Selection Of Good Restaurants In London

by Alex Novak


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Remember to add 011-44 when calling from the U.S. to the phone numbers below.  Prices in London tend to be very high.  Think New York City in dollars for restaurants, taxis and hotel/apartments, except that the prices in London are in pounds (or about double NYC rates on equivalent costs).  Yes, London may be the most expensive city in the world today, although the pound has gone down sharply against the dollar and euro recently, so you might not feel it as much.

Daquise Restaurant (Polish) 20 Thurloe St, right by South Kensington station 0207-589-6117.  By London standards, cheap and very good food, with cute young Polish women for waitresses; had been burned out, but has reopened; look out for the Polish beer, which is very high in alcohol; near Christie's South Kensington auction rooms. My own preference is for the beef goulash and potato pancake or the stuffed cabbage.

La Petite Maison, 54 Brooks Mews, London W1Y 2NY, 020-7495-4774. High level French.  Somewhat expensive, but not by London standards, and the food and service warrant the prices; near to Sotheby's on New Bond Street.  Replaced my favorite Italian restaurant in London, but kept its address and phone number.

Ciao Bella!, 86-90 Lamb’s Conduit Street (off Guildford Place), London WC1N 3LZ, 020 7242 4119. (Felice is the owner and a nice guy; excellent Italian--more southern style.  Prices moderate by London standards.) The pasta and seafood is my favorite here, along with an especially good Italian wine list. Let Felice guide you on the wine. You won't be disappointed.

Imperial China, White Bear Yard, 25a Lisle St, London, 02077343388, Very good dim sum, etc., not cheap Chinese, but then very good; in Chinatown area.

Fairuz, 3 Blandford St, London, 02 7486 8108 or 8182..  Reasonable, great Lebanese cuisine, but a small restaurant and reservations are called for; located off Marylebourne High St.

La Poule au Pot, 231 Ebury Street, London SW1W 8UT, 020-7730-7763.  Decent French, but often crowded and noisy.  Food is classic but good.

Mr. Kung Restaurant, 21 Lisle St, London 0171 437 7341 (also: 9679).  Apparently now closed. A photo dealer favorite, cheap and good, family style restaurant in Chinatown area).

Malabar Junction Restaurant, 107 Great Russell St, London WC1B 3NA, 0207-580-5230. Authentic South Indian cuisine.

Green's Restaurant and Oyster Bar, 36 Duke Street, London, SW1Y 6DF, 871 4260350.  Clubby type atmosphere, very pricey, but very good, if very traditional; heavy emphasis on fish as you might expect, but also excellent meat and fowl dishes; around the corner from Christie's King Street auction rooms. The smoked haddock ‘Parker Bowles’ is very good, and so is the lobster salad (but at a very steep £39.00!).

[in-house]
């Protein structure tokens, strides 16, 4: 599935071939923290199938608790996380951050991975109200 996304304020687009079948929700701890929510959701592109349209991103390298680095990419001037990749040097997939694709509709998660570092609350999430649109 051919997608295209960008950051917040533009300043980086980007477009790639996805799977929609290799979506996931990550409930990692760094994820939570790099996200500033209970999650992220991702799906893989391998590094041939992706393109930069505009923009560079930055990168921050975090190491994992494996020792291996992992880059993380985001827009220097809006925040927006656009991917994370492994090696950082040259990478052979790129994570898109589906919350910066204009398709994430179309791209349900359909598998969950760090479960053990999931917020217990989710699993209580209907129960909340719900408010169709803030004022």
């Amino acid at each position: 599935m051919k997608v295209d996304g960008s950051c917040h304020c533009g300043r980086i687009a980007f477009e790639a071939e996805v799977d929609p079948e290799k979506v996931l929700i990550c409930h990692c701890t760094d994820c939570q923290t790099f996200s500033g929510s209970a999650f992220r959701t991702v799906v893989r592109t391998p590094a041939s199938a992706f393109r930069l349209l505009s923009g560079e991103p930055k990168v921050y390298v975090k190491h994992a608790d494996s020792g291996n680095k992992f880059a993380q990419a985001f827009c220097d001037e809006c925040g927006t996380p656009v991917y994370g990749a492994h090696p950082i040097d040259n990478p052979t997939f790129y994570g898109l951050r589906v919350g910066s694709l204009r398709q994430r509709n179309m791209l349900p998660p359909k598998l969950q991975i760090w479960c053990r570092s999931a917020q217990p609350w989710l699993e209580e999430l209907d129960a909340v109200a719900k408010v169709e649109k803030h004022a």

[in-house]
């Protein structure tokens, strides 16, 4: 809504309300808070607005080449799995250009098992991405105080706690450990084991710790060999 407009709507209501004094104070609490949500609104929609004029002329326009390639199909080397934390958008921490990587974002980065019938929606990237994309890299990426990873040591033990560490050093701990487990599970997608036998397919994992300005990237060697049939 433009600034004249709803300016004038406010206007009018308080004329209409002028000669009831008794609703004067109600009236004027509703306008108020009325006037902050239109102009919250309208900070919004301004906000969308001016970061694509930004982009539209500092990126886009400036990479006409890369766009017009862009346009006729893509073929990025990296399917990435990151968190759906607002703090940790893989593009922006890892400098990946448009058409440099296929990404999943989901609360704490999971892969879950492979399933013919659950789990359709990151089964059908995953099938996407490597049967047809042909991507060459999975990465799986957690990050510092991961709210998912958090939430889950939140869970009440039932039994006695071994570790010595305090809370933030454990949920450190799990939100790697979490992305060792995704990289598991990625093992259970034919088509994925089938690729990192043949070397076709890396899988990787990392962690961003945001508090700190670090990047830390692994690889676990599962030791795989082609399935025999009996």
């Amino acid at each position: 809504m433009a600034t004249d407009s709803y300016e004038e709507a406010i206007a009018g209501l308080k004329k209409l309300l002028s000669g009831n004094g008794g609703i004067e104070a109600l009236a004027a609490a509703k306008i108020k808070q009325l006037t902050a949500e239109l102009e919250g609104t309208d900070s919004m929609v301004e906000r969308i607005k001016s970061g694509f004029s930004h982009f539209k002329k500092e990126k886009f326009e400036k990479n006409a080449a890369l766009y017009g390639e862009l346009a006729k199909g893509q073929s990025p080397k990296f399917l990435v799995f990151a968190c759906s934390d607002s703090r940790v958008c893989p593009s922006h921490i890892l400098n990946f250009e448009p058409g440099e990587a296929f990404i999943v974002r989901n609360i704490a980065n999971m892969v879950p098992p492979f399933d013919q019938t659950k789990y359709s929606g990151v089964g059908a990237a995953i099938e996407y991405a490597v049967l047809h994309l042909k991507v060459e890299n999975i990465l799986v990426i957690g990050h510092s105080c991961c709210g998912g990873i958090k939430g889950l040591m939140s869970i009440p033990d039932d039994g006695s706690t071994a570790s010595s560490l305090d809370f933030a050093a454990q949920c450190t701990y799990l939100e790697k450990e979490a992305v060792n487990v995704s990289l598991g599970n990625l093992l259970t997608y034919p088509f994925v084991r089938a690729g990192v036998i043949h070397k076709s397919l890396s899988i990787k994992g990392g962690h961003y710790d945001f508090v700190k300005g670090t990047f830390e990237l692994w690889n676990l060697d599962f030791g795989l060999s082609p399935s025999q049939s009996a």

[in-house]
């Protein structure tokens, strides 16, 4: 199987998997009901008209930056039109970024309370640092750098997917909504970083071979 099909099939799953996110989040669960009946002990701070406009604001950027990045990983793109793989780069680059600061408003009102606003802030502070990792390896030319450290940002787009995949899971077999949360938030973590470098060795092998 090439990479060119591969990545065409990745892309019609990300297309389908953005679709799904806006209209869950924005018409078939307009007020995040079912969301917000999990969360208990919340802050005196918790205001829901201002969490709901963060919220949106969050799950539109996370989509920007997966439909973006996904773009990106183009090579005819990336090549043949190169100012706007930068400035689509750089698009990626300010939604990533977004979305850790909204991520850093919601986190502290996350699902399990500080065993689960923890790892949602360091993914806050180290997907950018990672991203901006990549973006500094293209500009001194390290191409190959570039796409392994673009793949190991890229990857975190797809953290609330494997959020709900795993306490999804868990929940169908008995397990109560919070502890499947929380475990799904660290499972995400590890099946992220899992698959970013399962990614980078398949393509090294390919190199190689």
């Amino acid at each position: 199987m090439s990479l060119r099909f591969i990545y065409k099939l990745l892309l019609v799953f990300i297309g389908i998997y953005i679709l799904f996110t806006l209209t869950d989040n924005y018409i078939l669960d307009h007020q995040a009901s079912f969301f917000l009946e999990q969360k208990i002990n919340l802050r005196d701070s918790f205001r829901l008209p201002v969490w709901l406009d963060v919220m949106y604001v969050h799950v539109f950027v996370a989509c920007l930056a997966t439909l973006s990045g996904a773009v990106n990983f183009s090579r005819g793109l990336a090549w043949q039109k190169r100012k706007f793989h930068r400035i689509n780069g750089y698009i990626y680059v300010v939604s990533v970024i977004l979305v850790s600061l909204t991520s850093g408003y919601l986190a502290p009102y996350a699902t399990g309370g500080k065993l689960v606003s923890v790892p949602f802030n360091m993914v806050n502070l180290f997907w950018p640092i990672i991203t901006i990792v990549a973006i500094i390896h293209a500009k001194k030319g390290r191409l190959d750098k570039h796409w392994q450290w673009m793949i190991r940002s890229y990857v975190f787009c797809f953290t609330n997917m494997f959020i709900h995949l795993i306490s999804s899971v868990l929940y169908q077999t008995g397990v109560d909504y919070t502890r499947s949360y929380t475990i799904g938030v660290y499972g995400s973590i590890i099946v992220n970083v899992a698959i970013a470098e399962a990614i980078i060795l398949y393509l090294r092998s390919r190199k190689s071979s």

Sotheby's Cafe, 34-35 New Bond Street, London W1A 2AA, 0207-293-5077. Open for breakfast, lunch and afternoon tea. Located inside Sotheby's auction house, this central location is in London's fashionable Mayfair neighborhood. The food, while not strictly a bargain, is usually quite good by London standards. Service can be spotty, especially during busy periods. Try the lobster club sandwich. Serena Sutcliffe, the head of Sotheby's wine department, has drawn up the short but decent wine list. Reservations are often needed, especially during auctions. Often crowded, but convenient.

Wild Honey, 12 St George Street, London, W1S 2FB, 020 7758 9160. As London pricing goes, this isn't too bad for the quality. The kitchen is incredibly slow though (and from individual reviews our experience was not unique). Service is pleasant but not the most competent that I have experienced at this pricing level. Lots of unusual and interesting combinations. About 25 white and 25 red wine selections by both the glass and bottle. The wine list is decent, but the prices are typically higher than they should be, which is a fact of life in London. This is an incredibly crowded restaurant and reservations are really a must (and still expect a further wait). There is a prix-fixed lunch that might be worth trying.

Novak has over 42 years experience in the photography-collecting arena. He is a long-time member and formally board member of the Daguerreian Society, and, when it was still functioning, he was a member of the American Historical Photographic Society. He organized the 2016 19th-century Photography Show and Conference for the Daguerreian Society. He is also a long-time member of the Association of International Photography Art Dealers. Novak has been a member of the board of the nonprofit Photo Review, which publishes both the Photo Review and the Photograph Collector, and is currently on the Photo Review's advisory board. He was a founding member of the Getty Museum Photography Council. He is author of French 19th-Century Master Photographers: Life into Art.

Novak has had photography articles and columns published in several newspapers, the American Photographic Historical Society newsletter, the Photograph Collector and the Daguerreian Society newsletter. He writes and publishes the E-Photo Newsletter, the largest circulation newsletter in the field. Novak is also president and owner of Contemporary Works/Vintage Works, a private photography dealer, which sells by appointment and at exhibit shows, such as AIPAD New York and Miami, Art Chicago, Classic Photography LA, Photo LA, Paris Photo, The 19th-century Photography Show, etc.